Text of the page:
For the first time since 2007, according to online real estate site Zillow, home prices rose annually in the second quarter of 2012. As a result, the firm announced that home prices had bottomed.
But has it?
Though the increase was only 0.2 percent, Zillow wasn’t afraid to make the announcement. However, other firms, analysts, and real estate experts aren’t so sure.
In Zillow’s survey, almost 33 percent of the nearly 170 markets it researched experienced annual price gains from last year; in fact, home values have risen for the fourth straight month and many forecasts for the remainder of the year are positive. And the fact that housing is showing these signs of recovery even as job growth stagnates indicates to many that the recovery is being fueled under its own auspices.
The report also indicated a 2.1 percent rise in values gain from quarter to quarter, the largest rate of increase since 2005.
However, other analysts have urged caution regarding Zillow’s analyses. Zillow compares the prices of home sold in the same neighborhood, and their results show that the largest price gains are in markets that also experienced the largest price drops during the last housing crash. For example, in Phoenix, one of the hardest hit during the crisis, showed a 12 percent increase in annual gains.
This, other analysts have pointed out, is an example of how prices overall are being pushed up, but only for the short term. The same is happening throughout the rest of Arizona, as well as in neighboring Nevada and California, both of which were also among the hardest-hit during the crisis. In other, less hard-hit parts of the country, though, the situation isn’t the same – Philadelphia, Chicago, and St. Louis, for example, have all experienced annual price drops of at least 3.5 percent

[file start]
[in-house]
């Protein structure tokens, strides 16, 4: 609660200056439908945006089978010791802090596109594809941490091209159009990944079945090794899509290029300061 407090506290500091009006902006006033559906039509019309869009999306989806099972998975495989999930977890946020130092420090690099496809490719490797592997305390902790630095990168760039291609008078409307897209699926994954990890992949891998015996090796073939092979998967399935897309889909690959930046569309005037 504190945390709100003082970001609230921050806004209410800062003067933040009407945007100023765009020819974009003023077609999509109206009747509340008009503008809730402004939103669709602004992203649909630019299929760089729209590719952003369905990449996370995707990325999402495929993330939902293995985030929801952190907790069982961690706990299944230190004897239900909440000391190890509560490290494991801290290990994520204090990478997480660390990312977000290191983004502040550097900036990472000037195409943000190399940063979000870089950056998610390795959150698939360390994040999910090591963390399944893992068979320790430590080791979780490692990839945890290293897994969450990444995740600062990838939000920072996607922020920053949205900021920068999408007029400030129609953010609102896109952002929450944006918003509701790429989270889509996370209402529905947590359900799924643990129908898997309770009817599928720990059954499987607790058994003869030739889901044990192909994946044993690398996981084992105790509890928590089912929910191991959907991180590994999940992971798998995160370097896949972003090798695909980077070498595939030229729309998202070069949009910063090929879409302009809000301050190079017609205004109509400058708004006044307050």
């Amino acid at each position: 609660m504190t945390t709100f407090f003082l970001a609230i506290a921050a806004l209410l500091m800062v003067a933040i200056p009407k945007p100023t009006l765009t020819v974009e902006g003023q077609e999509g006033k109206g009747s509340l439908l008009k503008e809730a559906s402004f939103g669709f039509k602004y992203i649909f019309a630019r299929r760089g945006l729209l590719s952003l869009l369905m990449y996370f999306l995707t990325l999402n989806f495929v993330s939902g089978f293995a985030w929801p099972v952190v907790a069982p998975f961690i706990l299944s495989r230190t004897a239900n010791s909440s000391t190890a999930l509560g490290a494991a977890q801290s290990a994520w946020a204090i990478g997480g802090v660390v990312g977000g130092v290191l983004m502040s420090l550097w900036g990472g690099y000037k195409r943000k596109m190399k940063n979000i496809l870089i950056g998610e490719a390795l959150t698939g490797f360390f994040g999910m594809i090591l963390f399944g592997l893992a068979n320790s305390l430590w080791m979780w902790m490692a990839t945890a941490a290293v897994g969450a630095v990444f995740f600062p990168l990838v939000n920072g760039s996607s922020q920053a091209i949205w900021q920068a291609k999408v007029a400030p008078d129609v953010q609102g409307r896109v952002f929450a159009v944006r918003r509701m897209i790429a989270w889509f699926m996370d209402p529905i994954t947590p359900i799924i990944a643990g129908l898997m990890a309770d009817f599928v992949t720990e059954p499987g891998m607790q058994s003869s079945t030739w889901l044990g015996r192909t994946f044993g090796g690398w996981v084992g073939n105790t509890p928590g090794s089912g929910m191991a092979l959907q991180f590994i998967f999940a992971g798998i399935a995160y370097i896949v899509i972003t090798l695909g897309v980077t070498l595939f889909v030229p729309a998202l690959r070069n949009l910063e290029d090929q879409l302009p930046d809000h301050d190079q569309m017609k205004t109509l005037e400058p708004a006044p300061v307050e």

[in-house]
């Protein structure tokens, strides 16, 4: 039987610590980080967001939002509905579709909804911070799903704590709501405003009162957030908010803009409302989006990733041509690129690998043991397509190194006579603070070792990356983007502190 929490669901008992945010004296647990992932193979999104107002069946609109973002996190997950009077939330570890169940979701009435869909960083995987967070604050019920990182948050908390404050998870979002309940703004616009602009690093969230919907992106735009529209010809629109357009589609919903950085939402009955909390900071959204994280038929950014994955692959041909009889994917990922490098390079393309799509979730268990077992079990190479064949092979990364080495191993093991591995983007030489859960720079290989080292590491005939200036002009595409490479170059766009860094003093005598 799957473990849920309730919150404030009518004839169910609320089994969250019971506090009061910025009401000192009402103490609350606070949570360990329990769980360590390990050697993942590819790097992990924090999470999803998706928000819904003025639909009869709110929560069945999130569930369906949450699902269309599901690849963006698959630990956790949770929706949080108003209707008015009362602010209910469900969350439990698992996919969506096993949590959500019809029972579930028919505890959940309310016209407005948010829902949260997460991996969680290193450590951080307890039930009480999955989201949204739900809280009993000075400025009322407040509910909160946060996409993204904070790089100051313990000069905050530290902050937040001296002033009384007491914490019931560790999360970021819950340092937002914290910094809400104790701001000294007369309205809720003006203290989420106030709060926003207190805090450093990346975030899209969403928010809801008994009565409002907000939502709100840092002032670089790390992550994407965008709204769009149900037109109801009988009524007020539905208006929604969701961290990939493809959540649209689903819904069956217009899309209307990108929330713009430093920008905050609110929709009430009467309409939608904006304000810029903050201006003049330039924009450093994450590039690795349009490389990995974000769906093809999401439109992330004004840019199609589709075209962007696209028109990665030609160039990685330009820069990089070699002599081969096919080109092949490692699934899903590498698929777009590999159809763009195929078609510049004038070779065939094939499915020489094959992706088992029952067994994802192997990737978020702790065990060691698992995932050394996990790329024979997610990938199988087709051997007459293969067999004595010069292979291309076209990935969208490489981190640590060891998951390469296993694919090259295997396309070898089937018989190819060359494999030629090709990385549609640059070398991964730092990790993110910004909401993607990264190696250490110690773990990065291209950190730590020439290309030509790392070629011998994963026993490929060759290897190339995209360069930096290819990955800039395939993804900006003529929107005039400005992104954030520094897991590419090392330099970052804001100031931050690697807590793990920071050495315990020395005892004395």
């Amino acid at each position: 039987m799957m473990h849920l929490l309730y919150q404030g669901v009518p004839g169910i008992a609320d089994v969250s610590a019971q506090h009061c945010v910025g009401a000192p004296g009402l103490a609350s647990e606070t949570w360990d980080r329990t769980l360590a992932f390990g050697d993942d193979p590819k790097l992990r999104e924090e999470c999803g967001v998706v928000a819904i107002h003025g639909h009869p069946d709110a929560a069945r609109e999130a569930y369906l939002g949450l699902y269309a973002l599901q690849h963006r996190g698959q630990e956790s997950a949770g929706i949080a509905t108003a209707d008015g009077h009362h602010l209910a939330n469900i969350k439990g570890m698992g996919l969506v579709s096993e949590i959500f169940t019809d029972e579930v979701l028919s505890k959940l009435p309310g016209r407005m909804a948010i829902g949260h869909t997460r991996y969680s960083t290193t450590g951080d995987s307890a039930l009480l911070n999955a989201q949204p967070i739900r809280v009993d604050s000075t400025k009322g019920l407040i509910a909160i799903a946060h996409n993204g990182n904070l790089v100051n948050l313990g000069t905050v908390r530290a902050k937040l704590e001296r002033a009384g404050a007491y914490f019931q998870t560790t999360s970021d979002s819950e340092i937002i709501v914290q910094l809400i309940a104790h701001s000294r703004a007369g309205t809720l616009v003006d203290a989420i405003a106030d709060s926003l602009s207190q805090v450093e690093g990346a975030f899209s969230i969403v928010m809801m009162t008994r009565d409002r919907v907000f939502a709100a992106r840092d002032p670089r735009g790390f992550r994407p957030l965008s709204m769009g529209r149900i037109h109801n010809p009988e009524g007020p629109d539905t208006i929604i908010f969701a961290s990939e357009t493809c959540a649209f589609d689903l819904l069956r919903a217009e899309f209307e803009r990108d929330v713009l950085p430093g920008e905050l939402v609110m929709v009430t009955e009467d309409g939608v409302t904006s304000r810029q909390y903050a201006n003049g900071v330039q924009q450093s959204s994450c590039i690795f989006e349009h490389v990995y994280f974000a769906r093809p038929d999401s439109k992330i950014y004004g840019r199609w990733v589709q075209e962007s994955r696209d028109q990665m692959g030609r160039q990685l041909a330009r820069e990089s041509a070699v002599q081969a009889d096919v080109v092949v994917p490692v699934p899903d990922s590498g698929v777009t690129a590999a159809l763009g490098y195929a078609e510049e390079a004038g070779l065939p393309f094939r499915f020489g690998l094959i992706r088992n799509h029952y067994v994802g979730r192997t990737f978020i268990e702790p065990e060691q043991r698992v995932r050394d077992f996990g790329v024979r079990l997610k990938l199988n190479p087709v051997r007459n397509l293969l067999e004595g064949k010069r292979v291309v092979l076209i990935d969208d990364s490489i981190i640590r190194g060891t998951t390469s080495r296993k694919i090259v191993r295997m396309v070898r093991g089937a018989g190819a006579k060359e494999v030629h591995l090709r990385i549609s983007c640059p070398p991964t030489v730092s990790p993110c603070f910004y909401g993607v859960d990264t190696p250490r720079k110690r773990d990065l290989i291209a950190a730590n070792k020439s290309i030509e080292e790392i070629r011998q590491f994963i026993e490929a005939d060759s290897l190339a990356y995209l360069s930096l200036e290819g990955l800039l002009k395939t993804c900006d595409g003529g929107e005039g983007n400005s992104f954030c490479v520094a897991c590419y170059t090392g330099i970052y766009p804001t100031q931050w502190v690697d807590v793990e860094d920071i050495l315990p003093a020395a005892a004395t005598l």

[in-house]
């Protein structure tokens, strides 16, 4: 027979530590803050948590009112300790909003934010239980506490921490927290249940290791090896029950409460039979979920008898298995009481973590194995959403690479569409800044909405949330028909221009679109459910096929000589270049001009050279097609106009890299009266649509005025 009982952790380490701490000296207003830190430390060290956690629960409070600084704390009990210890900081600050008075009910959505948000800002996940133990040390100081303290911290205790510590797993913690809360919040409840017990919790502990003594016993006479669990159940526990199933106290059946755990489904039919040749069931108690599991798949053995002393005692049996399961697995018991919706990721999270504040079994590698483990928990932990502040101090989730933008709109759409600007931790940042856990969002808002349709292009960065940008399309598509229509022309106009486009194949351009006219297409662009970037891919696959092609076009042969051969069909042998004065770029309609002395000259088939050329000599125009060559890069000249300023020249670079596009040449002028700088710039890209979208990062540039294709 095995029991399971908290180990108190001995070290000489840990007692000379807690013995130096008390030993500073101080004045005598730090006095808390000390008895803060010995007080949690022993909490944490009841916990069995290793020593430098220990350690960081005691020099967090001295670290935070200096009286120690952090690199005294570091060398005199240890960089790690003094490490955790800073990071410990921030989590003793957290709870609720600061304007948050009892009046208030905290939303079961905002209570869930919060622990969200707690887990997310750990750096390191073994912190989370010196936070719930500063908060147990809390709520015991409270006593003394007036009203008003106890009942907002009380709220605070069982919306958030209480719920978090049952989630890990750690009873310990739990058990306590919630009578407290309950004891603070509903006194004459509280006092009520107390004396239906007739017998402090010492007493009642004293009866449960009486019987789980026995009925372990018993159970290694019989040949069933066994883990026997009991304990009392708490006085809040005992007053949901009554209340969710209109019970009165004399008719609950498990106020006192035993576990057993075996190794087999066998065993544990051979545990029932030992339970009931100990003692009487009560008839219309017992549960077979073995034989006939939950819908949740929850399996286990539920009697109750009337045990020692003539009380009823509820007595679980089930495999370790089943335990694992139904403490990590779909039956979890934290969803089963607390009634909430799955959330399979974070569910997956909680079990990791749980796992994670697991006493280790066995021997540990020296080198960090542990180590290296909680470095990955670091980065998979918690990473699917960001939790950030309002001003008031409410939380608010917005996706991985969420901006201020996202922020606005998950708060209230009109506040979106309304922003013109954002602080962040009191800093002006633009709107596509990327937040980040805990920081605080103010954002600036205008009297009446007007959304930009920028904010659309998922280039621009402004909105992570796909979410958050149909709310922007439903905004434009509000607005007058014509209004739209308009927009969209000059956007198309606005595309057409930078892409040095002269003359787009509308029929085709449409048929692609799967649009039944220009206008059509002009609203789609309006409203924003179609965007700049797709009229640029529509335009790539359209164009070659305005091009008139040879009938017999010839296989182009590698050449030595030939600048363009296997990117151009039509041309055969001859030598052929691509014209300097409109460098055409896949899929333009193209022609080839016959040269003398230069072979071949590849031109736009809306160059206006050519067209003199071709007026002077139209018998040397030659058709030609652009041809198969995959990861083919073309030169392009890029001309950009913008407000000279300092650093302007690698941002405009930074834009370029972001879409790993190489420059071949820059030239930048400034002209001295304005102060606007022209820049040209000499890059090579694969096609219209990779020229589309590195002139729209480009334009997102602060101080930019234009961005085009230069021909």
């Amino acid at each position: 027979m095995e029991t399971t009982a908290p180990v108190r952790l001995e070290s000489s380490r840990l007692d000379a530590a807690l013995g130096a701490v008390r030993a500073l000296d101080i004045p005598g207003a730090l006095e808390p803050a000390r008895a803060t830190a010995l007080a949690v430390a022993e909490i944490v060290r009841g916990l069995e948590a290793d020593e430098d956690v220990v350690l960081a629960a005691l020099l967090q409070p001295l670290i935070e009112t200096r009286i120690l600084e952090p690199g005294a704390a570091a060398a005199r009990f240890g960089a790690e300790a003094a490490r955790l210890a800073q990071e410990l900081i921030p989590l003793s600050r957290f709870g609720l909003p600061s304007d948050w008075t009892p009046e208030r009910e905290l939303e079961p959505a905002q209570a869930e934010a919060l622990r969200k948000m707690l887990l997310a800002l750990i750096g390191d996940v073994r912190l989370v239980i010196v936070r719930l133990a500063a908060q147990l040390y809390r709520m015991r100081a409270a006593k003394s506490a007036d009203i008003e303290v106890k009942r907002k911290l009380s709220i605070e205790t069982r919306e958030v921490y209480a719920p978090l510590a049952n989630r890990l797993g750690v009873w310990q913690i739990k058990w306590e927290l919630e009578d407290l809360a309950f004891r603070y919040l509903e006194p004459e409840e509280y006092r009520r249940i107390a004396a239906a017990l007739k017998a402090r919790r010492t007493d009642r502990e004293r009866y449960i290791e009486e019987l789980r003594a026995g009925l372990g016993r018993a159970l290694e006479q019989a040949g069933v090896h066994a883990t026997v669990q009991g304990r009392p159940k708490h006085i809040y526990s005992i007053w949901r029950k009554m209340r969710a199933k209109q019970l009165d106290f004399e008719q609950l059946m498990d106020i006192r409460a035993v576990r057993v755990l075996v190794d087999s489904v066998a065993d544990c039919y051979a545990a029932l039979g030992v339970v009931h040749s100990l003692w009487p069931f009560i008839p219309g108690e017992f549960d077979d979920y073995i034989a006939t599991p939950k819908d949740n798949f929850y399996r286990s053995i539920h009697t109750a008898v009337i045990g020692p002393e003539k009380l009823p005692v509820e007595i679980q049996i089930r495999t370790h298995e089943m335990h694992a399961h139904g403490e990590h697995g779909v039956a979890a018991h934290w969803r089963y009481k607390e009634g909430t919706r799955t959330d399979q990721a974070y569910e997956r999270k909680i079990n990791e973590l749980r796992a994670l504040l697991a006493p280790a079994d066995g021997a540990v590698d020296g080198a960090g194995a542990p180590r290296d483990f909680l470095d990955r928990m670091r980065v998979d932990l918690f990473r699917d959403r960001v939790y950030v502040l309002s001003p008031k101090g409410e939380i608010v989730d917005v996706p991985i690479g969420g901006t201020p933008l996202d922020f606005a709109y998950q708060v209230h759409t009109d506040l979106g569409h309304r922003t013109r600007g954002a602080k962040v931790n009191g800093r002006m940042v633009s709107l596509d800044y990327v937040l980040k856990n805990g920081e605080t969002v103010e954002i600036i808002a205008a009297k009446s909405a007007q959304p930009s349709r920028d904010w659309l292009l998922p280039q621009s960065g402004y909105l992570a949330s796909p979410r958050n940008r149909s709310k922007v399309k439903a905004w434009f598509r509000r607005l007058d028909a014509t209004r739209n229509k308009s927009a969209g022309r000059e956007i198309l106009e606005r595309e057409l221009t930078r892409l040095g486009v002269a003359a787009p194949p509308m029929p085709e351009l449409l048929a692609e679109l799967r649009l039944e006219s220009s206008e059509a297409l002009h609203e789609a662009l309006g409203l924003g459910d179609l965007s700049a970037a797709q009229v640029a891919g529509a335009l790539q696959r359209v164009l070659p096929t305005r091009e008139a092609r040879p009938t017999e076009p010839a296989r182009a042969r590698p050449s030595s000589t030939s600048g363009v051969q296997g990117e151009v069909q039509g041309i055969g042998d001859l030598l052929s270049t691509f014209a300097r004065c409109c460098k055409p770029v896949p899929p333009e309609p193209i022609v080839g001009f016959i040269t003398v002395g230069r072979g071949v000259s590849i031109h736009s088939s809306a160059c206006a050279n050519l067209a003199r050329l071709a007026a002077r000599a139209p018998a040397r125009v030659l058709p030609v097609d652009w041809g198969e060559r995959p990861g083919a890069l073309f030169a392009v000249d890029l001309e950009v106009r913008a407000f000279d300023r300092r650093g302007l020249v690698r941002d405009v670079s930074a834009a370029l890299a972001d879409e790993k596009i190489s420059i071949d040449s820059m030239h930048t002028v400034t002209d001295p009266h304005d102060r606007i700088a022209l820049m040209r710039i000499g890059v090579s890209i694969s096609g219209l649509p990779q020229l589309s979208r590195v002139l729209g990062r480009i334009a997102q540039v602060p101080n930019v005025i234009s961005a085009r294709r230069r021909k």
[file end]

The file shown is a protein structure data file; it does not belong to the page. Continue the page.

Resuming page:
Analysts at another real estate data company, Radar Logic, have also seen price increases, but their optimism about housing is much more tempered. They believe that the mild winter weather across much of the country increased demand in the short term, which inevitably will lead to a contraction of prices during the second half of the year.
Another issue, they feel, could arise on the supply side, which could reduce prices, too. Because higher prices now will lure banks into selling more of their foreclosed homes, there will a flood of homes entering the market. On the demand side, rising prices might result in the less investment in real estate.
This is important because of the high number of investors active in the market today. As much as 33 percent of all home sales are being bought by investors. The result is shaky confidence in the staying power of these price gains. Also, first-time home buyers barely make up 33 percent of the market – when they should comprise 40 percent of it. Furthermore, millions of potential buyers thinking of moving up to a larger, more expensive homes cannot because they are trapped in the underwater or near-underwater mortgages. This results in a stagnancy in buying and selling, the result of which a leveling off of prices – and perhaps a drop in them.
To put it in a nutshell, the jury is still out on whether the housing market has hit bottom yet.